Research

The Division of Urology at The University of Ottawa has long had a reputation of clinical excellence. Over the last 10 years this clinical excellence has been extended to include research excellence. This has occurred through the creation of the necessary research infrastructure required to create a solid research program and a culture of research.

In 2003, the Division of Urology hired a highly regarded database designer to create a state-of-the-art prostate cancer surgical database which now covers the years 1995 to 2013. We have since gone on to create bladder cancer, renal cell carcinoma (RCC) and upper tract urothelial cancer surgical databases. We now employ a full time database manager to update, ensure data quality as well as extract data from the databases. Databases also exist for male slings, urethral trauma, Peyronies’ disease and a number of pediatric urological illnesses. These databases are used to engage the residency program and enhance resident research.  Residents are involved in all database research projects. During the academic year, weekly research rounds are conducted with the residents to assist and mentor them throughout the research process. Fellowship programs exist in urologic oncology, MIS, male health and pediatrics. Fellows are actively involved in research and further engage the residency program. Various members of the Division of Urology have a Masters in clinical epidemiology and education and have protected research time. With this infrastructure in place, the Division of Urology is in a strong position to carry out important research from observational to clinical trials. Another vital piece of infrastructure came in 2008 when the Division of Urology entered into a contract with The Ottawa Hospital Research Institute Methods Center. We now have established close working relationships with Dean Fergusson and Tim Ramsay, two scientists who provide full methodological and statistical support.

Using our research infrastructure the division has been active in clinical outcomes research.

We have studied risk factors of disease progression in prostate cancer such as capsular incision, prostate volume and tumor density. We have worked extensively in renal function outcomes following surgical intervention for RCC, comparing radical and partial nephrectomy (PN), examining predictors of renal function following PN, examining our results with PN in patients with solitary kidneys and validating measures of surgical complexity of PN procedures. The surgical oncology program is now leading a randomized controlled trial of renal hypothermia during partial nephrectomy and have received a $404 000 grant from CIHR. Results from this multi-center trial will have immediate impact on partial nephrectomy surgical technique. Other clinical trials at the design stage include assessing the effectiveness of antifibrinolytics in reducing the need for allogenic blood transfusion in patients undergoing bladder surgery and an evaluation of radical versus partial nephrectomy.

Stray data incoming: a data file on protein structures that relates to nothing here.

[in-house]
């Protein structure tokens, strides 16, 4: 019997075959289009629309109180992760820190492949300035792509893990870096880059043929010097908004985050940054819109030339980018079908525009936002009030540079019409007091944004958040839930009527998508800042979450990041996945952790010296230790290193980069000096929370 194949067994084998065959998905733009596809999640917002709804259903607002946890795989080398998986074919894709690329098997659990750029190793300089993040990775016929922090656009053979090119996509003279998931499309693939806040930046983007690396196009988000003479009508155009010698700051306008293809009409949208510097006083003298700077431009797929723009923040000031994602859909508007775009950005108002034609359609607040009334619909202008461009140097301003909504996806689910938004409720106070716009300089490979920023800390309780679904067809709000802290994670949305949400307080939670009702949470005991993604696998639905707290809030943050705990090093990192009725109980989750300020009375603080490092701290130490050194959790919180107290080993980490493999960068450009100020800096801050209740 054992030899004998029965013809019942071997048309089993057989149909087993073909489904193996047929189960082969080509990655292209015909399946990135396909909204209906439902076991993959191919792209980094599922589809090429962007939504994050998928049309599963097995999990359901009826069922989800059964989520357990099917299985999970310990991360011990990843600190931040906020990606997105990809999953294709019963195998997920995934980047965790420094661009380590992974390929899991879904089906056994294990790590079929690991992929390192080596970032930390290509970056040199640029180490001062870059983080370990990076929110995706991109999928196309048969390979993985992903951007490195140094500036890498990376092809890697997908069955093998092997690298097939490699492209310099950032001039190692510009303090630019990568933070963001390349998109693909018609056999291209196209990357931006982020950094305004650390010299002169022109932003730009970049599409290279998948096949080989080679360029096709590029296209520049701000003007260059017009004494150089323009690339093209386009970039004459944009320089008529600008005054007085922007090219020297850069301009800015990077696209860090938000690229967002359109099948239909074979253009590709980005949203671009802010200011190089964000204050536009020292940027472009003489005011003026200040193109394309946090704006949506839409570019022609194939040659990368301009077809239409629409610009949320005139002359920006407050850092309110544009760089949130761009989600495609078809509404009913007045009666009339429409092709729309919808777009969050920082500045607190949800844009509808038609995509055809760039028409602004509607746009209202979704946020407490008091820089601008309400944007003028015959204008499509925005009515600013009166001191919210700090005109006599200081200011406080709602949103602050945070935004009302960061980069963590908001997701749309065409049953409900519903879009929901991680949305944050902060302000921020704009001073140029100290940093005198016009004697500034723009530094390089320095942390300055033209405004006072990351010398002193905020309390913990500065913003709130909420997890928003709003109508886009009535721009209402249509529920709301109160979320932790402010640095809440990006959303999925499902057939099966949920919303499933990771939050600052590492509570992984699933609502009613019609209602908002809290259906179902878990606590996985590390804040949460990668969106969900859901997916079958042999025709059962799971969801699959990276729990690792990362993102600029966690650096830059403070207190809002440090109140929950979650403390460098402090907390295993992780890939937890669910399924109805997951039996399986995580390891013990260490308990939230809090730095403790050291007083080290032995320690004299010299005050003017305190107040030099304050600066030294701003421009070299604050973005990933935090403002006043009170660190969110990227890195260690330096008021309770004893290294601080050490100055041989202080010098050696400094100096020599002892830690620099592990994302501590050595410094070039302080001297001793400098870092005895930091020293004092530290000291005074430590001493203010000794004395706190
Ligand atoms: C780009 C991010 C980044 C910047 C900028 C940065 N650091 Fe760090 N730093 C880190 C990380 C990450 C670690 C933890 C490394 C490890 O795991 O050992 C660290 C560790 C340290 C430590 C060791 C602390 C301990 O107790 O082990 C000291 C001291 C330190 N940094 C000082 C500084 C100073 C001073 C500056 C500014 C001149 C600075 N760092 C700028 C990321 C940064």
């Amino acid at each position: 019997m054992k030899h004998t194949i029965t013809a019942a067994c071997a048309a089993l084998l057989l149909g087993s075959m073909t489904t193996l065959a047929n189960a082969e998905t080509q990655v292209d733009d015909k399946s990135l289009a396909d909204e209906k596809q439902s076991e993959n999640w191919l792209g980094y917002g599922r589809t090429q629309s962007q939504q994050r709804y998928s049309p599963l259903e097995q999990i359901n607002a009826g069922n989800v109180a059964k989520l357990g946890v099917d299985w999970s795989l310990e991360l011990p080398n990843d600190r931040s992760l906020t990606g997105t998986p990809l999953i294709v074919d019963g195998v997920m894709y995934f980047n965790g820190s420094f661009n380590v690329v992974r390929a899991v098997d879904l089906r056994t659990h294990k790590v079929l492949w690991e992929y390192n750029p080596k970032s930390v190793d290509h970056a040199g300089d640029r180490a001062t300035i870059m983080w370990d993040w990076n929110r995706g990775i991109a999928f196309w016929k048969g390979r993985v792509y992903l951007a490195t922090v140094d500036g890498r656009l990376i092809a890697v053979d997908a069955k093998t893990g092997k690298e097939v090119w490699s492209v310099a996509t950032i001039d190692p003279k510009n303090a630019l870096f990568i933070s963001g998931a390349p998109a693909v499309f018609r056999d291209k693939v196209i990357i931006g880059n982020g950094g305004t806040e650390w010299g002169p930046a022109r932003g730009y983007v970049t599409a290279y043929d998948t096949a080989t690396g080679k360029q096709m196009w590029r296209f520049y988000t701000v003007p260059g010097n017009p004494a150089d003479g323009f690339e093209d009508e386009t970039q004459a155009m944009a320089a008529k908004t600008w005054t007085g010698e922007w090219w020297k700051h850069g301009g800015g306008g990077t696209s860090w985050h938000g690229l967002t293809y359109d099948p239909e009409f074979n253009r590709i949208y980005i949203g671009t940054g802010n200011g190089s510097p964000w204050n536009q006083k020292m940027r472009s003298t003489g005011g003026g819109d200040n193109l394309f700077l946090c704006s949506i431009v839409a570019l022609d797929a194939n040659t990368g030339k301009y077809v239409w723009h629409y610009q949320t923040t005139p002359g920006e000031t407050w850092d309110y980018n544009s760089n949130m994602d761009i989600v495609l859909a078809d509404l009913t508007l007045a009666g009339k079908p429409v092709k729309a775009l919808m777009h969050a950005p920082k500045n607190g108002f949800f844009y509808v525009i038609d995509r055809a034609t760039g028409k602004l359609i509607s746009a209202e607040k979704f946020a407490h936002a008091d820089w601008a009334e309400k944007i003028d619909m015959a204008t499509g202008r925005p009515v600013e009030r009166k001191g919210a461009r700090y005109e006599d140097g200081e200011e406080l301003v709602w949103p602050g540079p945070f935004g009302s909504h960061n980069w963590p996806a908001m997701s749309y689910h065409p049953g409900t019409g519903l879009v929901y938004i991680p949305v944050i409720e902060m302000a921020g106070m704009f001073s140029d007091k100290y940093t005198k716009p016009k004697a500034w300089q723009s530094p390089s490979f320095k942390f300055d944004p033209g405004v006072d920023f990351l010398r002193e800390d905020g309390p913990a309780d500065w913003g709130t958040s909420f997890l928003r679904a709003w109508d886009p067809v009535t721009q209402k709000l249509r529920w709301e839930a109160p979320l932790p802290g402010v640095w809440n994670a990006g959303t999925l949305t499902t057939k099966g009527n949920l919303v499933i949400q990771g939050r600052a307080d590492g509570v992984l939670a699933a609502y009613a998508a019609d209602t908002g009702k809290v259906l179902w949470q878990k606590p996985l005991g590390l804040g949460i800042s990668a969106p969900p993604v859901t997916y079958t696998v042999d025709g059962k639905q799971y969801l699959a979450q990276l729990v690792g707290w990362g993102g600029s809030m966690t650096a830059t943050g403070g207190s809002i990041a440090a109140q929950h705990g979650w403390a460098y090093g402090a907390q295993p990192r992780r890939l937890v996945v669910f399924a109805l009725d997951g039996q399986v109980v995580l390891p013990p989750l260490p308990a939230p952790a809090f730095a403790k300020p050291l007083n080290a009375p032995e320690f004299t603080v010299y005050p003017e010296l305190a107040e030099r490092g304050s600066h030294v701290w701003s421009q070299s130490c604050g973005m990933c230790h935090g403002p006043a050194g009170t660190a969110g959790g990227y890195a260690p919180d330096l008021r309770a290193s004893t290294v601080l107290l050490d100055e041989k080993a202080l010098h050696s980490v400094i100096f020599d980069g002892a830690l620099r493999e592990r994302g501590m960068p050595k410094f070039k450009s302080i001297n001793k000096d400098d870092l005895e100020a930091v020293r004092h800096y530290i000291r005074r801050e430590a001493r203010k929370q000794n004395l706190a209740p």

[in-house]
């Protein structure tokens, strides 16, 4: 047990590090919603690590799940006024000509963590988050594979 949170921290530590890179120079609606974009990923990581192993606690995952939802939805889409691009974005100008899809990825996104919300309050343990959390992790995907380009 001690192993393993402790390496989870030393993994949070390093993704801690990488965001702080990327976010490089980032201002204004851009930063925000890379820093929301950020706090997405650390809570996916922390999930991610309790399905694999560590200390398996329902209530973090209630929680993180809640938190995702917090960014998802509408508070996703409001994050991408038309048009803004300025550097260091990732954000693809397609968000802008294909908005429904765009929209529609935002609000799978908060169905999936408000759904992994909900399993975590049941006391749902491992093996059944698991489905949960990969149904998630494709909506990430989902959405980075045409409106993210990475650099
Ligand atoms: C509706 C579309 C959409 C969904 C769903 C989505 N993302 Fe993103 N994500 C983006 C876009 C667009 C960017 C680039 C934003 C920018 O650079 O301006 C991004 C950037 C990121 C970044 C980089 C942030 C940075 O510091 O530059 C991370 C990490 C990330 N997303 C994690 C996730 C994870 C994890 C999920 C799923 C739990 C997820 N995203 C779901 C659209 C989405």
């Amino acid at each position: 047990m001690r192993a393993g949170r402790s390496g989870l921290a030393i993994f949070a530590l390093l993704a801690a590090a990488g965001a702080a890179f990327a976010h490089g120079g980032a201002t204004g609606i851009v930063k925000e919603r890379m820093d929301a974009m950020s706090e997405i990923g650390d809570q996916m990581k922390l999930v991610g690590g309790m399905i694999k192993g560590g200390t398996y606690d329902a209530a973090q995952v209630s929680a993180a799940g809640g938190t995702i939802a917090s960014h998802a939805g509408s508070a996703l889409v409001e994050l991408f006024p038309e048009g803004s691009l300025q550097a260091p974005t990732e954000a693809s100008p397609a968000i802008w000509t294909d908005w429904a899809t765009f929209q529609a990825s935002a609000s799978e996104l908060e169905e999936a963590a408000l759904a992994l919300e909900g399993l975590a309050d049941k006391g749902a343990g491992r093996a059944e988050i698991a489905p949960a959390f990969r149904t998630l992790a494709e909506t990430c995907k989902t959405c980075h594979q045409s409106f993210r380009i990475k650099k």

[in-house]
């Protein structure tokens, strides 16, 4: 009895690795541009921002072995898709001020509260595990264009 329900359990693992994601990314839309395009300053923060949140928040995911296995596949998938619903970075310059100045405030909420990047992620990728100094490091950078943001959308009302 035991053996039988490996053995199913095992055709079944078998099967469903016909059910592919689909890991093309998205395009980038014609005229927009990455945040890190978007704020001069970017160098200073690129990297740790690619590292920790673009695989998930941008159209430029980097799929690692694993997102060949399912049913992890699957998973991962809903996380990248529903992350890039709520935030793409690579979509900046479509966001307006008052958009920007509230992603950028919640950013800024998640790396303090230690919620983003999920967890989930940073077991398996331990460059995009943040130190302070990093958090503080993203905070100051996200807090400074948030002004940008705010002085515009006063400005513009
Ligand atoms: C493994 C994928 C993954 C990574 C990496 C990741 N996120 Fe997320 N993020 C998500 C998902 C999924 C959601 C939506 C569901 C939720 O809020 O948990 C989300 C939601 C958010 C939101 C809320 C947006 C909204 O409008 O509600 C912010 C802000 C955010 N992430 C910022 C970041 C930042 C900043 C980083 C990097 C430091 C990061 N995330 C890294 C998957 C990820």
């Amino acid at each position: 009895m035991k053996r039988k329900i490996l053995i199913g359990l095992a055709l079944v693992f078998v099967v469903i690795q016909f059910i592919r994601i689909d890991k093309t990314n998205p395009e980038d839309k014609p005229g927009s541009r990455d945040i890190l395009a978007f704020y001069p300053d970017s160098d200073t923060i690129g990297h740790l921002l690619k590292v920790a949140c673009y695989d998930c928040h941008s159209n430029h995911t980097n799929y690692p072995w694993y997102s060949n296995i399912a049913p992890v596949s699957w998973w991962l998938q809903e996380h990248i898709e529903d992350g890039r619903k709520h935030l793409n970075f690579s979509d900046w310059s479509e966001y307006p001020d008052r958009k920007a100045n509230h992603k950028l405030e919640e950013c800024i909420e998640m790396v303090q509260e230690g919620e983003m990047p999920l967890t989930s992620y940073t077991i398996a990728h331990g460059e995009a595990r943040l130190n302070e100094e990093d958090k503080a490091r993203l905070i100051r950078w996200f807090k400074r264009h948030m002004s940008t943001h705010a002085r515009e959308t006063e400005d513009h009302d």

"The surgical oncology program in the division of urology is currently involved in several research initiatives addressing kidney, bladder, prostate and testicle cancer including an evaluation on the use of MRI in prostate cancer and the role for surgery in testicular seminoma. In addition, the division is a leading contributor to evidence based urology with several recent publications on evidence based oncology."

We have a long-standing collaboration with the Ottawa Fertility Centre and are active in clinical research in all areas of male fertility including fertility preservation in cancer patients.

With the recent opening of the Ottawa Skills and Simulation Centre, we are developing a research program in the use of surgical simulation for both teaching and assessing technical skills, as well as developing assessment tools for use in the live OR setting.

The Division of Urology was instrumental in the creation of the Greta and John Hansen Chair in Men’s Health Research with active research in erectile dysfunction, Peyronie’s disease, the effects of low testosterone on men’s health, and genitourinary prosthetics. In the last 3 years we have expanded into basic science research to this point primarily in men’s health. Dr. Duane Hickling is undertaking basic research into urinary tract infection and the role of antimicrobial peptides in prevention and management.